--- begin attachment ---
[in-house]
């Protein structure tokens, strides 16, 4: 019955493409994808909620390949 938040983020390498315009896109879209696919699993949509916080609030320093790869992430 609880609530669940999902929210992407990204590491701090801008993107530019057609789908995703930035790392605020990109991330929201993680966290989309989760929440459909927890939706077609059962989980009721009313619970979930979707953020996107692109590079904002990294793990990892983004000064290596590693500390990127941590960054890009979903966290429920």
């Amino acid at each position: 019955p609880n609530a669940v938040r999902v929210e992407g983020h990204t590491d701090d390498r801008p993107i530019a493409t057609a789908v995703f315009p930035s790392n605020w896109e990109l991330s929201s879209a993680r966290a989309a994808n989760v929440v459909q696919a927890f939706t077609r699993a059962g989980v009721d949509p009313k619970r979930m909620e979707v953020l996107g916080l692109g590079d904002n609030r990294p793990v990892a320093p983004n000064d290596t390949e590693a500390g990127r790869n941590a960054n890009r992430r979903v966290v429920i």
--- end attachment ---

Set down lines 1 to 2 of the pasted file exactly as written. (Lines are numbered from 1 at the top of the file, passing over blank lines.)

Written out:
[in-house]
């Protein structure tokens, strides 16, 4: 019955493409994808909620390949 938040983020390498315009896109879209696919699993949509916080609030320093790869992430 609880609530669940999902929210992407990204590491701090801008993107530019057609789908995703930035790392605020990109991330929201993680966290989309989760929440459909927890939706077609059962989980009721009313619970979930979707953020996107692109590079904002990294793990990892983004000064290596590693500390990127941590960054890009979903966290429920």